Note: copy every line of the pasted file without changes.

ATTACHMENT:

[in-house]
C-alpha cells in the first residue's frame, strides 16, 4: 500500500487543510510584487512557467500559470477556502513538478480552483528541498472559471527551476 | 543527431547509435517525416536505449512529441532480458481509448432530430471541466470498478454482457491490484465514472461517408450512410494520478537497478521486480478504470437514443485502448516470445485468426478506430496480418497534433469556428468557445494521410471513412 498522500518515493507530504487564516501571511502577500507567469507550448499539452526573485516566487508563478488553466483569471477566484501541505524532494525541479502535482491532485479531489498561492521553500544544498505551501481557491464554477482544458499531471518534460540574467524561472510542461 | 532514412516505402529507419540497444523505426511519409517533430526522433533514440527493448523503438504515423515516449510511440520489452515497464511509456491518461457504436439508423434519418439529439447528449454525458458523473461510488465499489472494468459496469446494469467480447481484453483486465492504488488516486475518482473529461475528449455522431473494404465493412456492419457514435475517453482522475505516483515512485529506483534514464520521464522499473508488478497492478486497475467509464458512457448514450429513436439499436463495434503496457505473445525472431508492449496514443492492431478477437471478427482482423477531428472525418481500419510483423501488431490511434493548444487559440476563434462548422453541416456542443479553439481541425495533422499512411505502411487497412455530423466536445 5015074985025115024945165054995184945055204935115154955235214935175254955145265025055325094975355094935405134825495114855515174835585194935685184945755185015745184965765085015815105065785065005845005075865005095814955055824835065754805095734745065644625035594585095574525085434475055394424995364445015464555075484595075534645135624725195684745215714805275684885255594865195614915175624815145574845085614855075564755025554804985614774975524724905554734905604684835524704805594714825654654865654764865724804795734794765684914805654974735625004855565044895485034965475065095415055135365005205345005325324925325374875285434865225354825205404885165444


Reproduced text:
[in-house]
C-alpha cells in the first residue's frame, strides 16, 4: 500500500487543510510584487512557467500559470477556502513538478480552483528541498472559471527551476 | 543527431547509435517525416536505449512529441532480458481509448432530430471541466470498478454482457491490484465514472461517408450512410494520478537497478521486480478504470437514443485502448516470445485468426478506430496480418497534433469556428468557445494521410471513412 498522500518515493507530504487564516501571511502577500507567469507550448499539452526573485516566487508563478488553466483569471477566484501541505524532494525541479502535482491532485479531489498561492521553500544544498505551501481557491464554477482544458499531471518534460540574467524561472510542461 | 532514412516505402529507419540497444523505426511519409517533430526522433533514440527493448523503438504515423515516449510511440520489452515497464511509456491518461457504436439508423434519418439529439447528449454525458458523473461510488465499489472494468459496469446494469467480447481484453483486465492504488488516486475518482473529461475528449455522431473494404465493412456492419457514435475517453482522475505516483515512485529506483534514464520521464522499473508488478497492478486497475467509464458512457448514450429513436439499436463495434503496457505473445525472431508492449496514443492492431478477437471478427482482423477531428472525418481500419510483423501488431490511434493548444487559440476563434462548422453541416456542443479553439481541425495533422499512411505502411487497412455530423466536445 5015074985025115024945165054995184945055204935115154955235214935175254955145265025055325094975355094935405134825495114855515174835585194935685184945755185015745184965765085015815105065785065005845005075865005095814955055824835065754805095734745065644625035594585095574525085434475055394424995364445015464555075484595075534645135624725195684745215714805275684885255594865195614915175624815145574845085614855075564755025554804985614774975524724905554734905604684835524704805594714825654654865654764865724804795734794765684914805654974735625004855565044895485034965475065095415055135365005205345005325324925325374875285434865225354825205404885165444